By. Neil Williamson, President
While appearing to be preparing to celebrate the holidays as usual, Charlottesville has aggressively pushed forward their agendas to allow the current lame duck City Council play the role of the Grinch who stole Christmas by downzoning Hooville’s West Main Street just days before Christmas (12/21) and ten days prior to the end of their lame duck term.
Please let me explain.
Back in October (10/13) the City Council and Planning Commission held a joint public hearing regarding changes to the zoning on West Main Street. This history of this zoning change goes back to the form based code discussions and the West Main Steering Committee. As is often the case, many landowners were unaware of these City meetings and learned of the impactful changes for the first time when the City sent notices to all 114 property owners in the area.
Much of this ordinance is in reaction to the recent developments on West Main Street [especially The Flats complex]– that were approved by the City and the Board of Architectural Review.
The ordinance creates two new zoning districts separated by the railroad bridge (West Main Street –East and West Main Street –East) and squeezes the potential building size by increasing reducing building height. Chris Suarez reports in The Daily Progress:
Currently, the zoning for the corridor is divided from north to south. Buildings on the southern side can reach as high as 101 feet if the council grants a special use permit. Development on the northern side has a maximum height of 60 feet but can go as high as 70 feet if a special use permit is secured.
The zoning ordinance as proposed would limit new buildings on the eastern end of West Main to be no taller than 52 feet. New structures on the western end — where developments such as The Flats are located — would be restricted to 75 feet.
While much of the allowable density has not changed, the height changes have effectively eliminated achieving high density with market sized units. Built on community aesthetic desires, this height adjustment is clearly a “backdoor” downzoning.
As Charlottesville Tomorrow’s Sean Tubbs wrote about the Planning Commission decision:
“The proposed zoning amendments seek to alleviate the concerns revolving around development in the West Main corridor by establishing clear building envelopes, reducing allowable heights and encouraging adaptive reuse of existing buildings with reductions in parking requirements,” said Carrie Rainey, the city’s urban design planner. …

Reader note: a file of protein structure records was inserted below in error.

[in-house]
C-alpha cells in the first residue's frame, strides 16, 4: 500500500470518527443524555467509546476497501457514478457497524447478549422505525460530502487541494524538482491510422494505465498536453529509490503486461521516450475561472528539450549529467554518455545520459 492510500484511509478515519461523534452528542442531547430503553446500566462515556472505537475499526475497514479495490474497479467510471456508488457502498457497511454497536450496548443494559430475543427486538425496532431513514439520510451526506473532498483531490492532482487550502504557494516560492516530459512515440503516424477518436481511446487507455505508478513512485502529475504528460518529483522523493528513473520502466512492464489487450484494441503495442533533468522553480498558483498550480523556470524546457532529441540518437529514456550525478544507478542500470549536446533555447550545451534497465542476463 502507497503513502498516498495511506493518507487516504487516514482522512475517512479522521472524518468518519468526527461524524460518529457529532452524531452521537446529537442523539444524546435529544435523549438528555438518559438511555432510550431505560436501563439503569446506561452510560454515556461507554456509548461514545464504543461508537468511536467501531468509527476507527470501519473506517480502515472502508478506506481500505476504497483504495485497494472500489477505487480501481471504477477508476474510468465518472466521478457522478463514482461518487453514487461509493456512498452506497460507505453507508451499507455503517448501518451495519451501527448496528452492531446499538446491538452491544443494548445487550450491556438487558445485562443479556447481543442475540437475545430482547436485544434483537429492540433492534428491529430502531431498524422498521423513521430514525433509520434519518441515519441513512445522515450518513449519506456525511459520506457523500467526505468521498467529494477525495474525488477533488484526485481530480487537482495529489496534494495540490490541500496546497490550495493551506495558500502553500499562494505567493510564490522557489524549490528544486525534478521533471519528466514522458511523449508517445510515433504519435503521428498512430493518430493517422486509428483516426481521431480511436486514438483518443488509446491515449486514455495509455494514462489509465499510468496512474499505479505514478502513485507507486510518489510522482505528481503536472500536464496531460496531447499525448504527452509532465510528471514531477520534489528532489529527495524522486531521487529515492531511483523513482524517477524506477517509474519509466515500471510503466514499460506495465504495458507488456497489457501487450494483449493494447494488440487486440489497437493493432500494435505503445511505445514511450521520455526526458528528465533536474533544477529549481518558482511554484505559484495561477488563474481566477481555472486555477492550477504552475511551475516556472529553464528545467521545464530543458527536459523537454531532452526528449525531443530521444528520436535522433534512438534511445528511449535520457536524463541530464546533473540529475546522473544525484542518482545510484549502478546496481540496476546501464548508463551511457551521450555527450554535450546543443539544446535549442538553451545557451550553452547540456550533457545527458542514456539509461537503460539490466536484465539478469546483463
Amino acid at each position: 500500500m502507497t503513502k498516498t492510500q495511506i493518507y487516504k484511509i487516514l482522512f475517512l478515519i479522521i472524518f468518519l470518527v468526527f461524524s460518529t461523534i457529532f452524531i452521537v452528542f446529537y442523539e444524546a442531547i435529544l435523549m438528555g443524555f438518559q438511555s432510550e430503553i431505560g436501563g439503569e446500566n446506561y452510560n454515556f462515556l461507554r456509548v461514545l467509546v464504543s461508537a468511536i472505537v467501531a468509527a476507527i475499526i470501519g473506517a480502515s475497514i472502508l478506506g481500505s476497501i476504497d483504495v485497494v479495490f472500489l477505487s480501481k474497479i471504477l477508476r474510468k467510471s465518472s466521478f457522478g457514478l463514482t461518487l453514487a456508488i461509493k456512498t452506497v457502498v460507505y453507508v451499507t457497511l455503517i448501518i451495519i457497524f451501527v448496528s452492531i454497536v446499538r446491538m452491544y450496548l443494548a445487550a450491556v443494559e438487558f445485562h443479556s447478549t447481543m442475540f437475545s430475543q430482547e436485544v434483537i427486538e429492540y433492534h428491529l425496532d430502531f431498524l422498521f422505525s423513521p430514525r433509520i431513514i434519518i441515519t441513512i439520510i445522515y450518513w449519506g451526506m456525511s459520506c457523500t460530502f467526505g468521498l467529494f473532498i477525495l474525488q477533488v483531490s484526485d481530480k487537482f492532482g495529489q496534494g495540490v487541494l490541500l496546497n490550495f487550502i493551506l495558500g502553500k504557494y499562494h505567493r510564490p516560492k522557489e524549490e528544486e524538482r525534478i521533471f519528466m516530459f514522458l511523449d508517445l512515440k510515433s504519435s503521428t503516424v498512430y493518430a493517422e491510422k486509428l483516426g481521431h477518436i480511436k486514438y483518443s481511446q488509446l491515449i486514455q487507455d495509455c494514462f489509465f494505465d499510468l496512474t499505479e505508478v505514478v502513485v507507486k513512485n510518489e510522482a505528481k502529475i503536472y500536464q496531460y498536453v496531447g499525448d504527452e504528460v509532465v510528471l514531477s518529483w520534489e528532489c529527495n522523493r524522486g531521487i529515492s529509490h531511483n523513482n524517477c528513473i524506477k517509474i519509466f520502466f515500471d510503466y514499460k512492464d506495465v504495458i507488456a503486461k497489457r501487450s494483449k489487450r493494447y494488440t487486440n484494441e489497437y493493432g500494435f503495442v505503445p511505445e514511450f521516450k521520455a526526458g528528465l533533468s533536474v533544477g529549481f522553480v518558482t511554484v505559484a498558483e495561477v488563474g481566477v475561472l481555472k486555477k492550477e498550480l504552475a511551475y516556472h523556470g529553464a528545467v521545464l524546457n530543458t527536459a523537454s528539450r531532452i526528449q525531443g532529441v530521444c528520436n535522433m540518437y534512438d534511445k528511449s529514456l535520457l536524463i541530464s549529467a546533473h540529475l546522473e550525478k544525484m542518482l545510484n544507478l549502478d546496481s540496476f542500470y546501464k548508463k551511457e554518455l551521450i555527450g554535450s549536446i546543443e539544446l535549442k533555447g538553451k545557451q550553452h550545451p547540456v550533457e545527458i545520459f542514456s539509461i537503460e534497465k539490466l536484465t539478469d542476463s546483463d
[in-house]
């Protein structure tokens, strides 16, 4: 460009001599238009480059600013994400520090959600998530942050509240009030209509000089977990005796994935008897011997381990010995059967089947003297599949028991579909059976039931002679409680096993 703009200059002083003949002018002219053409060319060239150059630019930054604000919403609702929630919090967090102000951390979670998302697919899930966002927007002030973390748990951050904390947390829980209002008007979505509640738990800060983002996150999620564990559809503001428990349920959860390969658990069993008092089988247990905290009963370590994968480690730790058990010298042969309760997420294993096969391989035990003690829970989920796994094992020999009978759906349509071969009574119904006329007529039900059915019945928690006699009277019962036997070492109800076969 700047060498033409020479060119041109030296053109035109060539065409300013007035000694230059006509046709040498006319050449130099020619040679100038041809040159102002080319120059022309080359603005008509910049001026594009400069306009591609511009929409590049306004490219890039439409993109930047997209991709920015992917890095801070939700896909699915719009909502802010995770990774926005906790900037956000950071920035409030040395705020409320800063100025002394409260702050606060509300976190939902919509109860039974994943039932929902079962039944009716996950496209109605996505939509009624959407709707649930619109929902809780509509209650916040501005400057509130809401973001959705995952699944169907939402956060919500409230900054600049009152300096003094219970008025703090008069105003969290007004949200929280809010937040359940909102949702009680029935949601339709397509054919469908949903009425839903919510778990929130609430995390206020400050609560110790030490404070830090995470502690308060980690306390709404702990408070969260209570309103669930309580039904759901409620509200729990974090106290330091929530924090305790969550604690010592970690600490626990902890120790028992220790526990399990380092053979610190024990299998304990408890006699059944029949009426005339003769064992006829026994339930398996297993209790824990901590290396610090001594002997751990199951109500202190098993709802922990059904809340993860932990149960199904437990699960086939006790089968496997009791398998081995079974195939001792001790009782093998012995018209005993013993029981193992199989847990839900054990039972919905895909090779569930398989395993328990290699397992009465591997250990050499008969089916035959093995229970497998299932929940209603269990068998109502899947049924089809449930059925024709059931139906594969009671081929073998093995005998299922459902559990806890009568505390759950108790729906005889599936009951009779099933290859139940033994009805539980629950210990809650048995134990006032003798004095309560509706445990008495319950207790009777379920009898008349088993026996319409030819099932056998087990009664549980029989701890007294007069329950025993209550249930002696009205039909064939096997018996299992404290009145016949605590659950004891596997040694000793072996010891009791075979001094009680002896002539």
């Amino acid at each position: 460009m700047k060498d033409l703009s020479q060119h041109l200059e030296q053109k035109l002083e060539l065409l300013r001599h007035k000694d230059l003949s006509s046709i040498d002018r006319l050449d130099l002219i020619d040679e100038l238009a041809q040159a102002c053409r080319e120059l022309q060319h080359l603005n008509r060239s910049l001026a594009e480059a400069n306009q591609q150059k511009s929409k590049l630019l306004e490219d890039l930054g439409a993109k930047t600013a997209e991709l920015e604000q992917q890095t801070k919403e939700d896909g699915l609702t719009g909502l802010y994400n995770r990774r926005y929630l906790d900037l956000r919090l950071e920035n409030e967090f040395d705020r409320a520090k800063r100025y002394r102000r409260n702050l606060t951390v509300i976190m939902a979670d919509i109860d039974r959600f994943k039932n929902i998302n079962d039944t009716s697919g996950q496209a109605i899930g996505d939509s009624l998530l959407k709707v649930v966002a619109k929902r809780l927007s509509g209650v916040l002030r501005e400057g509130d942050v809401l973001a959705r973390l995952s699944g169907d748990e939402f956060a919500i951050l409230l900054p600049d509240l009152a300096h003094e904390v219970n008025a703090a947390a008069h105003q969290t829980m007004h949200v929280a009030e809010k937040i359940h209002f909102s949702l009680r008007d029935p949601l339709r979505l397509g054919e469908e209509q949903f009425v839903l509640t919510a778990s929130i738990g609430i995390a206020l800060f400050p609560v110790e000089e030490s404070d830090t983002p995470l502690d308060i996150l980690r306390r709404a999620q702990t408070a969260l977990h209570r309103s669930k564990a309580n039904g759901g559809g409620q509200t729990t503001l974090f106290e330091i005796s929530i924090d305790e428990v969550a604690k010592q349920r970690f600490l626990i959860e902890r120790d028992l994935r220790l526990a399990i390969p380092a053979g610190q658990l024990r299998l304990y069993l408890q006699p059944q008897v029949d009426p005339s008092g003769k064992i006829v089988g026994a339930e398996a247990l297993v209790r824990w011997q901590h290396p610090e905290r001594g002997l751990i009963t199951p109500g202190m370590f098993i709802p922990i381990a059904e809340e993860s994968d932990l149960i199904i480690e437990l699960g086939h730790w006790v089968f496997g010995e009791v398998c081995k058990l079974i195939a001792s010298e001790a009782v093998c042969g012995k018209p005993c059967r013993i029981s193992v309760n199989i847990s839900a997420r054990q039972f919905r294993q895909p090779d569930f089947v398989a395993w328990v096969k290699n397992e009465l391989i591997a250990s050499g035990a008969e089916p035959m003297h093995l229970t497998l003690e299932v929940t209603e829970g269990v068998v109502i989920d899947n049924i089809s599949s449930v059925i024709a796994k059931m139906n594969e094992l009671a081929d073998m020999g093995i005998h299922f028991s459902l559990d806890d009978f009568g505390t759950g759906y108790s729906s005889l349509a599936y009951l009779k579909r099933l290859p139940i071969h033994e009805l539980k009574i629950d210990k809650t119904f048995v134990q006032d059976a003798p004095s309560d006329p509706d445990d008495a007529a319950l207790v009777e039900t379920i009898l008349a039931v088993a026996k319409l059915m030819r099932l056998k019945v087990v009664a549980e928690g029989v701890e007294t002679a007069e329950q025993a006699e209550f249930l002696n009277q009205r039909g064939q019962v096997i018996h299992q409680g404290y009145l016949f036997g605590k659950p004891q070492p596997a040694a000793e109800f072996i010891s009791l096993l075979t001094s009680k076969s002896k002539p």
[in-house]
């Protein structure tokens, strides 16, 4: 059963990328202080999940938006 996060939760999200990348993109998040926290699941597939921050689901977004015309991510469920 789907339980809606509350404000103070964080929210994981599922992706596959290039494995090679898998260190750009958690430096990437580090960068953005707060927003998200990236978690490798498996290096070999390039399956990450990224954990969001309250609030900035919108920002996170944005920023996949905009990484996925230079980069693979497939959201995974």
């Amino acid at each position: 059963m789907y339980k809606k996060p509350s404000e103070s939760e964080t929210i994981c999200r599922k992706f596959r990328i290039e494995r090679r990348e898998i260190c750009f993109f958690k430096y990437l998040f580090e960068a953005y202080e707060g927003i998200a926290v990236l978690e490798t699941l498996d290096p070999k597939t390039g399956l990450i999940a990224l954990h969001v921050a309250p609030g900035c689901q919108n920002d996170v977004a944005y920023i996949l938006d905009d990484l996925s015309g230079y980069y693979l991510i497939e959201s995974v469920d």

…A possible future for another site on West Main was revealed when an attorney expressed concern the changes would limit his client’s development opportunities.
“The details need more attention and there is more work to be done on this ordinance,” said Maynard Sipe, an attorney who represented a potential developer for land currently occupied by the Blue Moon Diner, a convenience store and a vacant lot.
Richard Dreyfuss, who also worked on the West Main streetscape, said the prospective property owners of that site want to build homes for up to 50 to 60 residents but was concerned that might not be possible under the rezoning.
When the issue was scheduled to go to Council (11/2), it was pulled from the agenda and kicked back to the Planning Commission for additional public input. Now the commission is scheduled to hold an additional public hearing on December 8th.
Our concern is the speed and timing of the ordinance’s return to Council. The City Council has put this on their December 21st meeting and despite a unanimous vote to defer the first reading on 11/2, sources indicate that Council may waive their customary (but not legally mandated) second reading of the ordinance and act on the ordinance ten days before the new City Council is seated.
The Free Enterprise Forum believes the current rushed schedule placing the decision the week of Christmas short changes the citizens and the land owners and hopes that this Council will have the wisdom to pushing their final downzoning decision into 2016 and the new Council.
While we will likely not agree with the downzoning, perhaps, if we can agree on a proper decision date, we can find a happy ending [with roast beast].
Neil Williamson is the President of The Free Enterprise Forum, a privately funded public policy organization covering the City of Charlottesville as well as Albemarle, Greene, Fluvanna, Louisa and Nelson County.
Photo Credits: Cat in the Hat Productions